Government announces 22 projects worth £13m exploring AI in health (ampproject.org)
There are many advantages and disadvantages to using AI in healthcare. Among the advantages are improved diagnostics and treatment though analysis of vast amounts of data, increased efficiency by automating routine work, the ability to offer personalised medicine and reduced cost through automation of routine tasks.
Those advantages must be weighed up against some of the disadvantages such as bias and discrimination (algorithms can only rely on the data they are provided), a lack of human involvement which is essential to build trust with patients and legal & ethical issues, e.g; a mistake that leads to a bad patient outcome, and concerns over control of the data.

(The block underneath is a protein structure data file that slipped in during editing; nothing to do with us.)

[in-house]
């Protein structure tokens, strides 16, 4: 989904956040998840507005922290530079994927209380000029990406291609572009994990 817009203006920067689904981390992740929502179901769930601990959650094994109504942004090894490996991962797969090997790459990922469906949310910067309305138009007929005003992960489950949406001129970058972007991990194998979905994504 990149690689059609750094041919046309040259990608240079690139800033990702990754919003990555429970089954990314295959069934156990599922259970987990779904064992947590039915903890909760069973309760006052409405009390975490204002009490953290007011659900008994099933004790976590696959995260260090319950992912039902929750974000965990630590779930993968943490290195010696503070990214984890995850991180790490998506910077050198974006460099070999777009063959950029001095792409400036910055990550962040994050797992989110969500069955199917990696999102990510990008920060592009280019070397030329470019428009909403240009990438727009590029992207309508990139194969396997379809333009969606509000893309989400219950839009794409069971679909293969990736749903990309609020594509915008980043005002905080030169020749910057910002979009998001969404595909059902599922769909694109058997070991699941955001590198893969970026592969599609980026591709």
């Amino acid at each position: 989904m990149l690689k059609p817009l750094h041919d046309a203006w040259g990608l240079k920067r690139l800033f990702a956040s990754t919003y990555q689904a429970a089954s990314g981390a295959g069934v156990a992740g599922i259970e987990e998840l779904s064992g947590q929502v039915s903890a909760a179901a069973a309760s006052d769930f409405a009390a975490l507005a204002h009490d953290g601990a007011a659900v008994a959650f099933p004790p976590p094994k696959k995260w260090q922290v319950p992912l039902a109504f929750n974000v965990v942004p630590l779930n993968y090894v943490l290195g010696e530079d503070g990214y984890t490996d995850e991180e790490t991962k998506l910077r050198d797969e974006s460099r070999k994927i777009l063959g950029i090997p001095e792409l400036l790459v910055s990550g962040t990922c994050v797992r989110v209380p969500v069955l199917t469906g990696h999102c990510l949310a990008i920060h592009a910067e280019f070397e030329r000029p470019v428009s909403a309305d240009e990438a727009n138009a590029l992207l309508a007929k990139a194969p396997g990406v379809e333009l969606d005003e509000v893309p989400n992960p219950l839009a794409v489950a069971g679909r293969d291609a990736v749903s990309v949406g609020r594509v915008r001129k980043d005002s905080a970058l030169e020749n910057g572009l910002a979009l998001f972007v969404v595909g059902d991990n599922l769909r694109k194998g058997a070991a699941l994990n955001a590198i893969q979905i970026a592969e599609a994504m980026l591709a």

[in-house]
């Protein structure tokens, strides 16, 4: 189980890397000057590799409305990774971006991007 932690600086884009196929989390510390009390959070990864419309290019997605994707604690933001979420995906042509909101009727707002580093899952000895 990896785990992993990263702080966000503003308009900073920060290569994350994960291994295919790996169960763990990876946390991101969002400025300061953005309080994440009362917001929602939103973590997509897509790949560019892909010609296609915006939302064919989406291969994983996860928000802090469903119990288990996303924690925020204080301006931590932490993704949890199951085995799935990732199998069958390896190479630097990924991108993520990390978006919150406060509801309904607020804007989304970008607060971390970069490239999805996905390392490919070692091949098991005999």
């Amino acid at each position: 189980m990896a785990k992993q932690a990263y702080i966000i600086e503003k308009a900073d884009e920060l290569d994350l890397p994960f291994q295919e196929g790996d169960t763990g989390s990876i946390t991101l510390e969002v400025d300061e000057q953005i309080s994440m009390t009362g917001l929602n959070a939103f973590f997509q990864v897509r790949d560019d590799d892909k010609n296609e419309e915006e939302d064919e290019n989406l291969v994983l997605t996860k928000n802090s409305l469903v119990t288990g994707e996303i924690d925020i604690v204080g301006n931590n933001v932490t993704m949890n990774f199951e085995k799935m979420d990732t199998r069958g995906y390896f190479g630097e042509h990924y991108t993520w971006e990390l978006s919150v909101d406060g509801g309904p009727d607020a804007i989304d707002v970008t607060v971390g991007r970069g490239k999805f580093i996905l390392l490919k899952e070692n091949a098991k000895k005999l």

The benefits for patients are clear to see, with earlier diagnosis and management of complex medical problems, leaving them better informed and able to access the right treatment pathway for their condition. The life insurance industry can benefit greatly from AI, as patients buying protection products are likely to be much better informed about the nature of their condition and can access the right treatment more efficiently. This should mean that applicants for life insurance can make even more accurate disclosures accelerating the underwriting decision and at claims stage when diagnoses and treatments can be important in determining the claims decision.